Support 110 years of independent journalism.

  1. Culture
12 April 2018updated 03 Aug 2021 11:50am

Who knew that The Sopranos’s most persuasive fan would be… Bob Geldof?

On the 20th anniversary edition of Front Row, Geldof’s ever-building uproar of enthusiasm for the New Jersey gangster saga was sensational.

By Antonia Quirke

“Bob, as briefly as you can. Why The Sopranos?” During the 20th anniversary edition of Front Row (7.15pm, 6 April) Bob Geldof nominated The Sopranos as the most significant art work of the last two decades. There were other people making other suggestions but I forget who or what they were (Lionel Shriver was possibly keen on something. The Book of Mormon also got a mention). But so sensational was Geldof’s ever-building uproar of enthusiasm for the New Jersey gangster saga he compelled total assent.

The Sopranos’s 86 episodes were, Geldof began, “a social, artistic and industrial explosion… the greatest pop culture masterpiece of its day… about a man genetically wired to be a wolf, but fears he is a pussycat.” One of Geldof’s (very many) points was that the character of Tony Soprano (James Gandolfini, RIP) got “deeper, way beyond the writer’s intent”. Which in some ways is true. As Gandolfini waded into that character, allowing his light tenor voice in the pilot episode to thicken, he may have seemed everything to the show, but he wasn’t – not in quite the same way as, say, Mark Rylance was to Jez Butterworth’s Jerusalem, which you suspect would have fallen apart without his presence.

The real genius of The Sopranos was this: the very first scene (in 1999) seemed to have understood entirely what the very last scene (in 2007) might be. It always knew where it was going. The opposite of a soap opera. “It was the beginning of the novelisation of television!” continued Geldof. “It set up the 21st century for the dystopia coming our way!” Occasionally, you could sense presenter John Wilson making little begging gestures urging Geldof to perhaps not blow his wad, as he kept on talking and taking things further up the scale of complexity, referencing Balzac and Flaubert (not foolish comparisons at all) until anybody listening practically needed a seatbelt.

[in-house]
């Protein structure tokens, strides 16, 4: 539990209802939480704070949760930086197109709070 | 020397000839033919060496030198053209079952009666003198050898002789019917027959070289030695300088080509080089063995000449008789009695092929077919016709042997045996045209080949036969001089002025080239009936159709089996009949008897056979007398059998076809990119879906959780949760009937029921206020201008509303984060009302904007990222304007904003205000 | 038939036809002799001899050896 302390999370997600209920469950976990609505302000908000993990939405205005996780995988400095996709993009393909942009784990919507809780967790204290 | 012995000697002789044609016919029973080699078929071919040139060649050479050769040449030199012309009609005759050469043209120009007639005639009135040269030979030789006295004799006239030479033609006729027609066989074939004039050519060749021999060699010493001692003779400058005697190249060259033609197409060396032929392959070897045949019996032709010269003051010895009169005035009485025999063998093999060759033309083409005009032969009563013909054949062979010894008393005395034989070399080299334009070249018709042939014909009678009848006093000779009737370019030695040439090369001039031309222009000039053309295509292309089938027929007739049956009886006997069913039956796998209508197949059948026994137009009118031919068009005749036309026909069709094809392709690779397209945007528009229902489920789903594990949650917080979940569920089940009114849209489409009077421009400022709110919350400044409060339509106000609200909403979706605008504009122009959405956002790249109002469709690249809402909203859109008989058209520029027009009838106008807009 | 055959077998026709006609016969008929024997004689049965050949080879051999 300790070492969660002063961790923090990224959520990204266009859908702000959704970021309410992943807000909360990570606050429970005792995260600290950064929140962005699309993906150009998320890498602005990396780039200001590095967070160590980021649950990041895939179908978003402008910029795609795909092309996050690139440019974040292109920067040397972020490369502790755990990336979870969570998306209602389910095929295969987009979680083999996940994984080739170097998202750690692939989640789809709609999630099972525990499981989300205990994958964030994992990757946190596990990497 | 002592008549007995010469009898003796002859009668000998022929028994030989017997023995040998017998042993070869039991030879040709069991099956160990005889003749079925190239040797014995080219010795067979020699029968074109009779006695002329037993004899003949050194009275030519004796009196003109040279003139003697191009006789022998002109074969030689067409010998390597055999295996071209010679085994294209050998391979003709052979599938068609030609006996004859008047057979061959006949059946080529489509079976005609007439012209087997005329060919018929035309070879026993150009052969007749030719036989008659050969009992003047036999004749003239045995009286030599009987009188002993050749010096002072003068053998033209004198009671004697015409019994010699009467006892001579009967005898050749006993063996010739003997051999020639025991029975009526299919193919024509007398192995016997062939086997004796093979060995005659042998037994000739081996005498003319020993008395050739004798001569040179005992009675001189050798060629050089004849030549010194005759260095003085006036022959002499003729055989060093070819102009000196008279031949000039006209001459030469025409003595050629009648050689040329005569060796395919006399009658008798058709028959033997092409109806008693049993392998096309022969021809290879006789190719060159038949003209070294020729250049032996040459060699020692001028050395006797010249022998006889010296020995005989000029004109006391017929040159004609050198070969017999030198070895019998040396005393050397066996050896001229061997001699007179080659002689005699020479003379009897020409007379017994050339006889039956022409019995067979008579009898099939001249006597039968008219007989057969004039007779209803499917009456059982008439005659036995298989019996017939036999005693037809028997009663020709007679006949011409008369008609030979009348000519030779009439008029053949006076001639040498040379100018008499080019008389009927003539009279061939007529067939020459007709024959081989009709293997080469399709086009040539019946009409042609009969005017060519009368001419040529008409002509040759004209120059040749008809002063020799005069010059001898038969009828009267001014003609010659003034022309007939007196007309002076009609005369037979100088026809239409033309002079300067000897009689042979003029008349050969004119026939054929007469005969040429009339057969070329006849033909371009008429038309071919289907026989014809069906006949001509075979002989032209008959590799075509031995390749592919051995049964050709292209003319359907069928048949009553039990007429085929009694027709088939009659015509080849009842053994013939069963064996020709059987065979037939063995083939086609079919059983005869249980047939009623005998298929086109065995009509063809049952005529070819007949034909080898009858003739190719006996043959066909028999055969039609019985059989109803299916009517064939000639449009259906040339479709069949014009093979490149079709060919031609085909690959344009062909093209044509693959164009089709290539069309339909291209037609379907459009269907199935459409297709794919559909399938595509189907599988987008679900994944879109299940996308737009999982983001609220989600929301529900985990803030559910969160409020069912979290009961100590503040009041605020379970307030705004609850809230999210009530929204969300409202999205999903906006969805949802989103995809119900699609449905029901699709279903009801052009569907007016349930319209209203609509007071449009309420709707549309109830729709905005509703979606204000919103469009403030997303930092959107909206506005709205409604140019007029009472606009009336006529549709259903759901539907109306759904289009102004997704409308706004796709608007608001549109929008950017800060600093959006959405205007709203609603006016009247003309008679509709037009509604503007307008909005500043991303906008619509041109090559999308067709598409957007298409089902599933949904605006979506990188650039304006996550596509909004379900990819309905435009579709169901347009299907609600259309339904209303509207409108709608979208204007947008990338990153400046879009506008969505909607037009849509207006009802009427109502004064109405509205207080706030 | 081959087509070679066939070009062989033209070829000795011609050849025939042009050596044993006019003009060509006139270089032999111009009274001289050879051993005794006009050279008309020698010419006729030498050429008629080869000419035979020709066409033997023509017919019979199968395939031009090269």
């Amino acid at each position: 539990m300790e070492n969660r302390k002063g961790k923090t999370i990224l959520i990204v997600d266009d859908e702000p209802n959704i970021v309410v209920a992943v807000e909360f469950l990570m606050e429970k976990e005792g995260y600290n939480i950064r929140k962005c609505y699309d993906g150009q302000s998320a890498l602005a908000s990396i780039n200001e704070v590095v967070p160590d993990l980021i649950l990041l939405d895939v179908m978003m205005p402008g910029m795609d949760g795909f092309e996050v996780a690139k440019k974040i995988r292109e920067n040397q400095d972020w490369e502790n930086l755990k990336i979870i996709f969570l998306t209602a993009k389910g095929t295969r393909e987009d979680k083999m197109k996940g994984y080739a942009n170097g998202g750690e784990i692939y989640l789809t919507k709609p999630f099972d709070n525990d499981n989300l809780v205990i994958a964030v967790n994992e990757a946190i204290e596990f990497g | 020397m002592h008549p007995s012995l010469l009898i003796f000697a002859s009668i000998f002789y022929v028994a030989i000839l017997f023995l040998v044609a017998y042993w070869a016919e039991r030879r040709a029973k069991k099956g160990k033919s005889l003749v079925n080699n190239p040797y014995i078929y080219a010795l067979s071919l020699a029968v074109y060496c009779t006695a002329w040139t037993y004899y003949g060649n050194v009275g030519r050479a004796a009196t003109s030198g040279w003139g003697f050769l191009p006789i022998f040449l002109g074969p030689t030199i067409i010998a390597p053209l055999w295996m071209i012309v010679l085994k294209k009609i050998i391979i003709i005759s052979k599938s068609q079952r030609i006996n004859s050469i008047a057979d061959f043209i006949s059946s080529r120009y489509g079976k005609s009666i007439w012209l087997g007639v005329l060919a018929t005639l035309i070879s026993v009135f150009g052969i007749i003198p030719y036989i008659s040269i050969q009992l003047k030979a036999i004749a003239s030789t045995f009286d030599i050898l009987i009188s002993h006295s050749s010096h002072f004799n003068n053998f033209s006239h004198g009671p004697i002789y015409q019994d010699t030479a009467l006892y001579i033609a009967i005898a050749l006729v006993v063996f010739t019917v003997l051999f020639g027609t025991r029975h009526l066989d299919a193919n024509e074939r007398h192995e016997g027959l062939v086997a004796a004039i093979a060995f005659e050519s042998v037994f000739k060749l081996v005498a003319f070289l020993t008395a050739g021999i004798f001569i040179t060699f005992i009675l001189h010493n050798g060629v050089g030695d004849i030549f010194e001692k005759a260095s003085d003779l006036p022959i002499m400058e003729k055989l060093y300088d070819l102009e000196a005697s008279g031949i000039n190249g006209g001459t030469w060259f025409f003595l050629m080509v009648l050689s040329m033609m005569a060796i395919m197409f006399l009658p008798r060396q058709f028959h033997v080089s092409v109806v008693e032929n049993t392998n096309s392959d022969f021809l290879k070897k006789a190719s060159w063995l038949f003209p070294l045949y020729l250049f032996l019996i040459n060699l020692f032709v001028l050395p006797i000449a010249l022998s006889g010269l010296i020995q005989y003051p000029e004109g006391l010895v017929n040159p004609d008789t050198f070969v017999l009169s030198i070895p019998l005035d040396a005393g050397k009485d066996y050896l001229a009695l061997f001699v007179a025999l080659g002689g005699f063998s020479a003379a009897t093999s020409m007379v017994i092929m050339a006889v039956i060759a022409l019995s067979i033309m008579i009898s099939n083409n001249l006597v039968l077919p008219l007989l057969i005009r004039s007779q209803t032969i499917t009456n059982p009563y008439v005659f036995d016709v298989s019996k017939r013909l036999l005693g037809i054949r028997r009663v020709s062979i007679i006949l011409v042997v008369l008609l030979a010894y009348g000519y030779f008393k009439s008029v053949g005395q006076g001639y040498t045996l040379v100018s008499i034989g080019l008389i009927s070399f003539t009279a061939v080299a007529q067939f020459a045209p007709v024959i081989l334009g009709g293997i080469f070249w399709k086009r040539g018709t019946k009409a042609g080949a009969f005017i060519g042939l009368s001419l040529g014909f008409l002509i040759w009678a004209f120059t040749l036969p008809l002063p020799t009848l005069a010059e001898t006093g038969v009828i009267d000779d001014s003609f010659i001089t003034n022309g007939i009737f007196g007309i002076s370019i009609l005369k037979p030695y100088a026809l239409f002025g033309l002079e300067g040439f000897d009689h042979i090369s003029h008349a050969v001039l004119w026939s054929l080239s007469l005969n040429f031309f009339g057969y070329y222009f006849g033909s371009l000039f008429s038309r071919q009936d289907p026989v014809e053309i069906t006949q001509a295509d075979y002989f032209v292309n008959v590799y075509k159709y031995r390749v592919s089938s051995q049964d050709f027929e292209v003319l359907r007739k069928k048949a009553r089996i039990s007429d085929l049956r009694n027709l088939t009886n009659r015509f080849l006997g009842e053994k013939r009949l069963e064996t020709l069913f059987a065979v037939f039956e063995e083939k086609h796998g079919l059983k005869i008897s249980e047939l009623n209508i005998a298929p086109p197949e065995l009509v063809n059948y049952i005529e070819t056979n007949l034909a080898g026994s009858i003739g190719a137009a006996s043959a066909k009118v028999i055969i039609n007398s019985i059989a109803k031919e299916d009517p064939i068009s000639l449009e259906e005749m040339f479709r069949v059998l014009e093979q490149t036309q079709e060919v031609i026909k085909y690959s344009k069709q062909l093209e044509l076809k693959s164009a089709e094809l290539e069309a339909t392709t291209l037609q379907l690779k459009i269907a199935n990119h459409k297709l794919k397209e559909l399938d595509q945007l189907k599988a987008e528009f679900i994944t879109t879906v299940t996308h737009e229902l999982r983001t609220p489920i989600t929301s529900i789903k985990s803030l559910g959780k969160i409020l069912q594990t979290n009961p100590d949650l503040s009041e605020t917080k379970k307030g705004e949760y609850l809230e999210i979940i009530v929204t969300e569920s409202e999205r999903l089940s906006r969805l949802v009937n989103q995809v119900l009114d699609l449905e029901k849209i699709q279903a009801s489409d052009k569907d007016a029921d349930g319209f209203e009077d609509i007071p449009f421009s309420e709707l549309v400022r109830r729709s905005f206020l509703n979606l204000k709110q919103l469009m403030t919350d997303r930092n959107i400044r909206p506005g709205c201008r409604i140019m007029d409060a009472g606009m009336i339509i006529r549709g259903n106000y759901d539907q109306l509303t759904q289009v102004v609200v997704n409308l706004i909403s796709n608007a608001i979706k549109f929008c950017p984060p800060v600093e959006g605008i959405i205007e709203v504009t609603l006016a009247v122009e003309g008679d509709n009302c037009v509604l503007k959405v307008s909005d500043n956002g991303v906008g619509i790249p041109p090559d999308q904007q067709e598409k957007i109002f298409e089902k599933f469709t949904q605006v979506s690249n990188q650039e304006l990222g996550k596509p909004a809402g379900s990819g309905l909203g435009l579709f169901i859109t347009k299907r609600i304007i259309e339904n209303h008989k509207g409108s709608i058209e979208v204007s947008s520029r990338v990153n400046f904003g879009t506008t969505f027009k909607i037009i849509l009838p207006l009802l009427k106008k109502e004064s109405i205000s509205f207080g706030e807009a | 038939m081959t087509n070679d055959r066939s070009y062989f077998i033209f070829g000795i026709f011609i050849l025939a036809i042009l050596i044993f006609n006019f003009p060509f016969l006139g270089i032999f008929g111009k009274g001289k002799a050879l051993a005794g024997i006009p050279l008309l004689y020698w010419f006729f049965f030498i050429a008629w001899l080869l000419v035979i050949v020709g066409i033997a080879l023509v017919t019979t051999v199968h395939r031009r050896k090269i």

I also liked that Geldof scoffed at other suggestions. He sneered. Not like a pantomime villain, but like someone with zero interest in being diplomatic – which is just another word for mealy-mouthed, really. It seems you really do want Bob Geldof in your tent pissing out. Who knew… 

Front Row 20th Anniversary
BBC Radio 4

Select and enter your email address Your weekly guide to the best writing on ideas, politics, books and culture every Saturday. The best way to sign up for The Saturday Read is via saturdayread.substack.com The New Statesman's quick and essential guide to the news and politics of the day. The best way to sign up for Morning Call is via morningcall.substack.com
  • Administration / Office
  • Arts and Culture
  • Board Member
  • Business / Corporate Services
  • Client / Customer Services
  • Communications
  • Construction, Works, Engineering
  • Education, Curriculum and Teaching
  • Environment, Conservation and NRM
  • Facility / Grounds Management and Maintenance
  • Finance Management
  • Health - Medical and Nursing Management
  • HR, Training and Organisational Development
  • Information and Communications Technology
  • Information Services, Statistics, Records, Archives
  • Infrastructure Management - Transport, Utilities
  • Legal Officers and Practitioners
  • Librarians and Library Management
  • Management
  • Marketing
  • OH&S, Risk Management
  • Operations Management
  • Planning, Policy, Strategy
  • Printing, Design, Publishing, Web
  • Projects, Programs and Advisors
  • Property, Assets and Fleet Management
  • Public Relations and Media
  • Purchasing and Procurement
  • Quality Management
  • Science and Technical Research and Development
  • Security and Law Enforcement
  • Service Delivery
  • Sport and Recreation
  • Travel, Accommodation, Tourism
  • Wellbeing, Community / Social Services
Visit our privacy Policy for more information about our services, how Progressive Media Investments may use, process and share your personal data, including information on your rights in respect of your personal data and how you can unsubscribe from future marketing communications.
THANK YOU

Content from our partners
What you need to know about private markets
Work isn't working: how to boost the nation's health and happiness
The dementia crisis: a call for action

This article appears in the 11 Apr 2018 issue of the New Statesman, Syria’s world war